Dr. Bret Scher: Let’s define proven benefits

Dr. Bret Scher

Integrative Wisdom is a collection of insights from individuals across the integrative medicine community, who share this common mission: making integrative medicine part of every healthcare discussion. Now it’s your turn. Read real insights from individuals who are actively participating in this conversation.

Dr. Bret Scher discusses defining proven benefits.When it comes to integrative care, a pressing issue before us is how we define “proven benefits.” There are ways of caring for people that have been proven to be beneficial. But the definition of “beneficial” may be narrow and may not apply to everyone. Just because something hasn’t been extensively studied (i.e. for lack of big-budget funding support) that does not mean it doesn’t work.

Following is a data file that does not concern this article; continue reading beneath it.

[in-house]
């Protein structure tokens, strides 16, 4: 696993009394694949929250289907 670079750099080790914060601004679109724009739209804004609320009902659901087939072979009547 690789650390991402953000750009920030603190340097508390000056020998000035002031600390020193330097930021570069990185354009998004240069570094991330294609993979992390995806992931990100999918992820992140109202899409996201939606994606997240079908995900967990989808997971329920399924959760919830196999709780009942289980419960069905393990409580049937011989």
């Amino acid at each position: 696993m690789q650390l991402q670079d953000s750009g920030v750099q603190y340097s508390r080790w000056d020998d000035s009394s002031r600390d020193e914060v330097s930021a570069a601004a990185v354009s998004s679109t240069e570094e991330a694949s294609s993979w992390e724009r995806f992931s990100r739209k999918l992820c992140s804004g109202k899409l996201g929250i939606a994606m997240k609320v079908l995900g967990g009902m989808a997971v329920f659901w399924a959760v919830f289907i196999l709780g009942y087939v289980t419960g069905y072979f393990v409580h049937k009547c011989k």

I tend to avoid political discussions and simply vow to provide the best care I can regardless of the political framework, but regardless of who is paying the healthcare tab, it is a challenge to decide what should be covered care and what should not. Integrative, alternative, and holistic care will always have an uphill battle given the differences in funding for research and the differences in approach to care. I can only hope that whomever is paying the bill will keep an open mind and prioritize an all-encompassing approach that promotes health and the prevention of disease.

The main barrier then to collaboration across modalities is lack of knowledge and the subsequent fear of the unknown. Conventionally trained physicians learn little-to-nothing about alternative, integrative, or holistic care. They spend years, and sometimes decades, learning one paradigm for treating patients. We can’t blame them for thinking this is the “right” way to care for patients.